News Daily: US mid-terms to deliver Trump verdict and Grenfell bonfire arrests

By Sarah Collerton
BBC News

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Test of Trump as Americans go to the polls

Donald Trump's name may not be on the ballot, but today's US mid-term elections are set to deliver a crucial verdict on his presidency two years in. His Republican Party currently holds sway in both chambers of Congress - reinforcing his power - but all that could change.

The Democrats are tipped to fall short of winning the Senate but hope to claim the 20 or so seats they need to retake control of the House of Representatives. That will deliver the first cracks in Trump's "aura of invincibility" and show he's beatable, says BBC North America editor Jon Sopel.

But what if the Republicans defy the odds and hold on to both houses? Sopel says it'll be total vindication for President Trump. "He will be the political master of all he surveys."

Here's all you need to know about the mid-terms and how to follow the results as they come in. And our very simple guide should answer everything you need to know.

Arrests over Grenfell bonfire video

Five men have been arrested after footage was posted online of a cardboard model of Grenfell Tower being burned on a bonfire by a laughing crowd. The men, aged between 19 and 55, handed themselves in at a south London station on Monday night, the Metropolitan Police said. They have been arrested on suspicion of a public order offence. Prime Minister Theresa May had called the video "utterly unacceptable". Seventy-two people were killed in the west London tower block fire in June 2017.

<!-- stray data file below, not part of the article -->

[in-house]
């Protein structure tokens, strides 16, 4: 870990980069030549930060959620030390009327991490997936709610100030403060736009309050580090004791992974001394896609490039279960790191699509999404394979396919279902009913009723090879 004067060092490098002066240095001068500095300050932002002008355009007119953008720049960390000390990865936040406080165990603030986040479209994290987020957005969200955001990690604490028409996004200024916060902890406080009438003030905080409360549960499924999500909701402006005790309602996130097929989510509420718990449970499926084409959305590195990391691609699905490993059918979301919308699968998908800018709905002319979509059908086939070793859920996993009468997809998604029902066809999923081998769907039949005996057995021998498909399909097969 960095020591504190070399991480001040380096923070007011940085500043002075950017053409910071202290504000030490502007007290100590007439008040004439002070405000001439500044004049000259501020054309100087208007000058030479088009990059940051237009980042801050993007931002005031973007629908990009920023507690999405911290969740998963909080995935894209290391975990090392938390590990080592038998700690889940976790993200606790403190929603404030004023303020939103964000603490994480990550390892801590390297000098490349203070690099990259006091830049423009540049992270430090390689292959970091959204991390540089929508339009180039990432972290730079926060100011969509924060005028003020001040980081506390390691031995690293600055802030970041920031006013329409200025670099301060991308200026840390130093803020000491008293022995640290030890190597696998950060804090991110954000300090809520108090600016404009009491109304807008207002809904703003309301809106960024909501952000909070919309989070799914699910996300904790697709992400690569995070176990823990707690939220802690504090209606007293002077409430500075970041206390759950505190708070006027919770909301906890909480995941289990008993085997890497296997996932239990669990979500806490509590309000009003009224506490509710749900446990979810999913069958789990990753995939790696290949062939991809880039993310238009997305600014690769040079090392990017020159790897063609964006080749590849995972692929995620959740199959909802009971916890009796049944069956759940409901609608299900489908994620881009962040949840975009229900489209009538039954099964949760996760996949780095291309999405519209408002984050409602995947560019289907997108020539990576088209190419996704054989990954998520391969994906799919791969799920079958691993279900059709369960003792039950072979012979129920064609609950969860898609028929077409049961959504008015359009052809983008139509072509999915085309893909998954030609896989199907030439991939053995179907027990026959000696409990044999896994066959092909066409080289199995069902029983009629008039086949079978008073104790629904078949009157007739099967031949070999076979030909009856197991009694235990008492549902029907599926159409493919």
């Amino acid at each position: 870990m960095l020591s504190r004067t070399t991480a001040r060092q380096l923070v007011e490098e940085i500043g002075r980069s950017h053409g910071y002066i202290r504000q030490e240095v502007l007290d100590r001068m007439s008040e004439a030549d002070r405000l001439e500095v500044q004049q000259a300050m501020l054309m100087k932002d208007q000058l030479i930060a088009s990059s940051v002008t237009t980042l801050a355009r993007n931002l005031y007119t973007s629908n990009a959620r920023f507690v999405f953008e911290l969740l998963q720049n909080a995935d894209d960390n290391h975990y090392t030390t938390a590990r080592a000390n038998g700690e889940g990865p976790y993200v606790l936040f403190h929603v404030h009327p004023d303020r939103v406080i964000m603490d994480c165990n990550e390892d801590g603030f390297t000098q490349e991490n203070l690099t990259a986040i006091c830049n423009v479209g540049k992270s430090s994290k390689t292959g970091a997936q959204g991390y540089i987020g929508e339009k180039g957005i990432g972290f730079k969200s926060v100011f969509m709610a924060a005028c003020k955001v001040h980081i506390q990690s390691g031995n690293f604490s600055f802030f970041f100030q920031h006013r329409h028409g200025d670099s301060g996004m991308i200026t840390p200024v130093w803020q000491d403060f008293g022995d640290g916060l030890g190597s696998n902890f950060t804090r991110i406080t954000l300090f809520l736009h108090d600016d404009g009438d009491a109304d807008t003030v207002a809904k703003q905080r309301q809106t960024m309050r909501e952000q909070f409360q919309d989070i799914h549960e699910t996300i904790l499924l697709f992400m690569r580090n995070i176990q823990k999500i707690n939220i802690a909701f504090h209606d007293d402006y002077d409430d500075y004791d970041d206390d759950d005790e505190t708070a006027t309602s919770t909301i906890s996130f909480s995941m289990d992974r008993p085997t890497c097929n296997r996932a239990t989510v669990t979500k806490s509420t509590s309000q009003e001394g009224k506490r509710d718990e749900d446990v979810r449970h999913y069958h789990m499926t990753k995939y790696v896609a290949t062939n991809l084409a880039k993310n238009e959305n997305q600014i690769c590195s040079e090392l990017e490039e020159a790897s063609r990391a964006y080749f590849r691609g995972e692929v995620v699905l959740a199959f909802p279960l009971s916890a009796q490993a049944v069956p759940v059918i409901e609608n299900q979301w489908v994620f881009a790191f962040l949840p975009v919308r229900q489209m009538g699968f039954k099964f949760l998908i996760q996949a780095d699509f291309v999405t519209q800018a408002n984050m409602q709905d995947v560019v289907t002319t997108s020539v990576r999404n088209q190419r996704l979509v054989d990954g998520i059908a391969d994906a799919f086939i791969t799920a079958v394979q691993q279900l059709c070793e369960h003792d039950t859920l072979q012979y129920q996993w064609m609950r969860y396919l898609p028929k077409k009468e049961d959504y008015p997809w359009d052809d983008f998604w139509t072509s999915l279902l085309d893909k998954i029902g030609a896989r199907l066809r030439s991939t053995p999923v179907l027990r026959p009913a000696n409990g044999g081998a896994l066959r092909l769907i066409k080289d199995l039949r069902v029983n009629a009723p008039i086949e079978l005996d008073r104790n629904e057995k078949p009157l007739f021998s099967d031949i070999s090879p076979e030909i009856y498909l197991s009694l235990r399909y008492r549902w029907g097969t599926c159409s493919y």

Body clock 'affects breast cancer risk'

Women who naturally get up early are less likely to develop breast cancer than those who get up late, a study suggests. Scientists at the University of Bristol found two in 100 "owls" developed breast cancer compared with one in 100 "larks". The researchers say the reason why still needs to be uncovered, but that it adds to a growing understanding of the importance of sleep in all health.

What do we know about the children most in need?

By Alison Holt, BBC social affairs correspondent

More families struggling, more children needing protection, difficulties recruiting enough social workers and tighter budgets - these are all factors in what councils in England say is a crisis facing children's services. The latest figures show demand for support rising steeply and council leaders warned this summer that they would have to overspend next year to meet demand. So why are services designed to protect the most vulnerable children in society under so much pressure?

What the papers say

Many of today's papers preview cabinet discussions being held today about Brexit. The Financial Times suggests the PM will seek to "pile the pressure" on her opponents in the cabinet, telling them they must "cede ground" or face the costs of a no-deal Brexit. But the Sun reports as many as 12 cabinet members will tell Theresa May to "stare down" the EU over the Irish border issue or see any deal she reaches "torpedoed" by her own party. According to the Daily Mail, grieving families could be hit with bills of up to £6,000 under a new "death tax". It says the cost of securing probate - legal control over a deceased estate - will soar next year. The Guardian reports on research suggesting almost 90% of surgeries to remove children's tonsils are unnecessary.

Daily digest

Death at sea British sailor admits killing American wife

Landmark day Women qualify for state pension at same age as men

Shark attack Australian man dies at popular tourist spot

Big Brother The winner of the final series is crowned

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